Figure 1:Human diseases related to microbial ecology pathologies (Source: Gutflora)
Figure 2: Microbiota impacts on human health and disease (Source: Science Magazine)
Figure 3: Grass analogy to human microbiota pathologies and treatment (Source: Nature)
NIH Human Microbiome Project
The Human Microbiome Project (HMP) is a concept that was long in the making. After the Human Genome Project, interest grew in sequencing the “other genome” of microbes carried in and on the human body. Microbial ecologists, realizing that >99% of environmental microbes could not be easily cultured, developed approaches to study microorganisms in situ, primarily by sequencing the 16S ribosomal RNA gene (16S) as a phylogenetic and taxonomic marker to identify members of microbial communities. The need to develop corresponding new methods for culture-independent studies in turn precipitated a sea change in the study of microbes and human health, inspiring the new term “metagenomics” both to describe a technological approach—sequencing and analysis of the genes from whole communities rather than from individual genomes—and to emphasize that microbes function within communities rather than as individual species. This shift from a focus on individual organisms to microbial interactions culminated in a National Academy of Science report, which outlined challenges and promises for metagenomics as a way of understanding the foundational role of microbial communities both in the environment and in human health.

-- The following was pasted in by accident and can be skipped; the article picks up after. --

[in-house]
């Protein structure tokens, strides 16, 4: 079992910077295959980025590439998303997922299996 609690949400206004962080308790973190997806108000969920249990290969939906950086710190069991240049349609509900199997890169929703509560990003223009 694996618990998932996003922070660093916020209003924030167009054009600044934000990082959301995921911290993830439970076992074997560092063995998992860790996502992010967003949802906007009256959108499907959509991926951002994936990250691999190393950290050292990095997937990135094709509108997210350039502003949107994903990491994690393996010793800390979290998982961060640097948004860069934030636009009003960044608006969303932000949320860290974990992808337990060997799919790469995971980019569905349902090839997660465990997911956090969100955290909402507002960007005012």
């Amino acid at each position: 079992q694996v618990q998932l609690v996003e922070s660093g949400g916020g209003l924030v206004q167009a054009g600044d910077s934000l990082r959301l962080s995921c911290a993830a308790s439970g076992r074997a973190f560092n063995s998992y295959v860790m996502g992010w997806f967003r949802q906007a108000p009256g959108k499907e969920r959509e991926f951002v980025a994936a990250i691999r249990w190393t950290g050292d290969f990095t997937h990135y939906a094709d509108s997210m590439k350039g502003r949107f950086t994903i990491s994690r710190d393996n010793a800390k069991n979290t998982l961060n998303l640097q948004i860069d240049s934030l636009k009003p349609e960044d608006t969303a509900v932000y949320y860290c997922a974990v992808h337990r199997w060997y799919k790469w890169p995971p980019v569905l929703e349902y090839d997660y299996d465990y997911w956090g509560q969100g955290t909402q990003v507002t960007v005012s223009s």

Pioneering medical microbiologists applied these approaches, finding far more microbial diversity than expected even in well-studied body site habitats. Technological advances further enabled sequencing of communities across the human body, and immunologists began exploring the fundamental role of microorganisms in the maturation of the innate and adaptive immune systems. Initial metagenomic studies of human-associated microbial communities were performed using the traditional Sanger platform. Upon introduction of pyrosequencing, the number of 16S-based data sets increased dramatically. The time was right to invest in a concerted study of the microbial communities associated with the human body and the metabolic capabilities they provide—the human microbiome (NIH HMP on PLOS)
Figure 4: Timeline of microbial community studies using high-throughput sequencing (Source: NIH HMP on PLOS)
Each circle represents a high-throughput sequence-based 16S or shotgun metagenomic bioproject in NCBI (May 2012), indicating the amount of sequence data produced for each project (circle area and y-coordinate) at the time of publication/registration (x-coordinate). Projects are grouped by:
- human-associated (red),
- other animal (black), or
- environmental (green) communities
- shotgun metagenomic projects are marked with a grey band
Selected representative projects are labeled